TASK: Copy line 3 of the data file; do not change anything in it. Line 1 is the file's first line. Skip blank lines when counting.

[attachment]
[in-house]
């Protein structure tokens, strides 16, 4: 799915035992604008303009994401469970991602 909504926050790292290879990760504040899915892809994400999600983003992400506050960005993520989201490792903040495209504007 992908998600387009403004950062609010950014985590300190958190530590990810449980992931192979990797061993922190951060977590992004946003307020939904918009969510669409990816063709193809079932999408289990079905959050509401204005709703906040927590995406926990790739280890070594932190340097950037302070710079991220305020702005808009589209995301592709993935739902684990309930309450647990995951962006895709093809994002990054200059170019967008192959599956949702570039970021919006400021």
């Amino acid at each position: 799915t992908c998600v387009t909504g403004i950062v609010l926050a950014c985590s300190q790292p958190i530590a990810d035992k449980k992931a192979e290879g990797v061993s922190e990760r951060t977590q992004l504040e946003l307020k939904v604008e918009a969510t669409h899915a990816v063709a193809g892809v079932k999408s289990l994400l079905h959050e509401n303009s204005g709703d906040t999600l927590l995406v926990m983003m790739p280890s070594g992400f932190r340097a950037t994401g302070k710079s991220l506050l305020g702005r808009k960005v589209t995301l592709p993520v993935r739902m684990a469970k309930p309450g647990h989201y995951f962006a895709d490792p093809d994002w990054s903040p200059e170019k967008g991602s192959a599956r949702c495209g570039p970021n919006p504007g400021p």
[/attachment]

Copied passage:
């Amino acid at each position: 799915t992908c998600v387009t909504g403004i950062v609010l926050a950014c985590s300190q790292p958190i530590a990810d035992k449980k992931a192979e290879g990797v061993s922190e990760r951060t977590q992004l504040e946003l307020k939904v604008e918009a969510t669409h899915a990816v063709a193809g892809v079932k999408s289990l994400l079905h959050e509401n303009s204005g709703d906040t999600l927590l995406v926990m983003m790739p280890s070594g992400f932190r340097a950037t994401g302070k710079s991220l506050l305020g702005r808009k960005v589209t995301l592709p993520v993935r739902m684990a469970k309930p309450g647990h989201y995951f962006a895709d490792p093809d994002w990054s903040p200059e170019k967008g991602s192959a599956r949702c495209g570039p970021n919006p504007g400021p």